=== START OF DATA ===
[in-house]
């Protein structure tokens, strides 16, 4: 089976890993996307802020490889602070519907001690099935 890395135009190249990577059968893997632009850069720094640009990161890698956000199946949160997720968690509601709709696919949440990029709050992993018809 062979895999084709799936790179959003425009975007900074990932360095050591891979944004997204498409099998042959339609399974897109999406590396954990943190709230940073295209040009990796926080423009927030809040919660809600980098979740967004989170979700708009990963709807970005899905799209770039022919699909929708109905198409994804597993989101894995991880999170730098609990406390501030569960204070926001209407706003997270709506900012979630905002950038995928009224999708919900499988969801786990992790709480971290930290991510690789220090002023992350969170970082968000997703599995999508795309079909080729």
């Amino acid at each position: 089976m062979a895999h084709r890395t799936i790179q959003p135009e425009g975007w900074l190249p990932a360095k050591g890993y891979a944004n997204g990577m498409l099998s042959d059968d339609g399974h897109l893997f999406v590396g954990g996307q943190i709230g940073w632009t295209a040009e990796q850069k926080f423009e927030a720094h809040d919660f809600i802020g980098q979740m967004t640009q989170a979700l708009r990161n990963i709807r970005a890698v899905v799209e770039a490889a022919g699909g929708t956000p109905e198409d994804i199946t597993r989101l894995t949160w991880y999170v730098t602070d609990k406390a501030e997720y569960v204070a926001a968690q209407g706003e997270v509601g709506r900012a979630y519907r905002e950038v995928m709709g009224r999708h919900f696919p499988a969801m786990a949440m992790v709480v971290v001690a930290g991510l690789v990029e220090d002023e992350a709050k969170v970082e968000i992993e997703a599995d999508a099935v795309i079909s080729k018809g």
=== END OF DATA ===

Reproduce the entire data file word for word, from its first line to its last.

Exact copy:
[in-house]
């Protein structure tokens, strides 16, 4: 089976890993996307802020490889602070519907001690099935 890395135009190249990577059968893997632009850069720094640009990161890698956000199946949160997720968690509601709709696919949440990029709050992993018809 062979895999084709799936790179959003425009975007900074990932360095050591891979944004997204498409099998042959339609399974897109999406590396954990943190709230940073295209040009990796926080423009927030809040919660809600980098979740967004989170979700708009990963709807970005899905799209770039022919699909929708109905198409994804597993989101894995991880999170730098609990406390501030569960204070926001209407706003997270709506900012979630905002950038995928009224999708919900499988969801786990992790709480971290930290991510690789220090002023992350969170970082968000997703599995999508795309079909080729």
């Amino acid at each position: 089976m062979a895999h084709r890395t799936i790179q959003p135009e425009g975007w900074l190249p990932a360095k050591g890993y891979a944004n997204g990577m498409l099998s042959d059968d339609g399974h897109l893997f999406v590396g954990g996307q943190i709230g940073w632009t295209a040009e990796q850069k926080f423009e927030a720094h809040d919660f809600i802020g980098q979740m967004t640009q989170a979700l708009r990161n990963i709807r970005a890698v899905v799209e770039a490889a022919g699909g929708t956000p109905e198409d994804i199946t597993r989101l894995t949160w991880y999170v730098t602070d609990k406390a501030e997720y569960v204070a926001a968690q209407g706003e997270v509601g709506r900012a979630y519907r905002e950038v995928m709709g009224r999708h919900f696919p499988a969801m786990a949440m992790v709480v971290v001690a930290g991510l690789v990029e220090d002023e992350a709050k969170v970082e968000i992993e997703a599995d999508a099935v795309i079909s080729k018809g």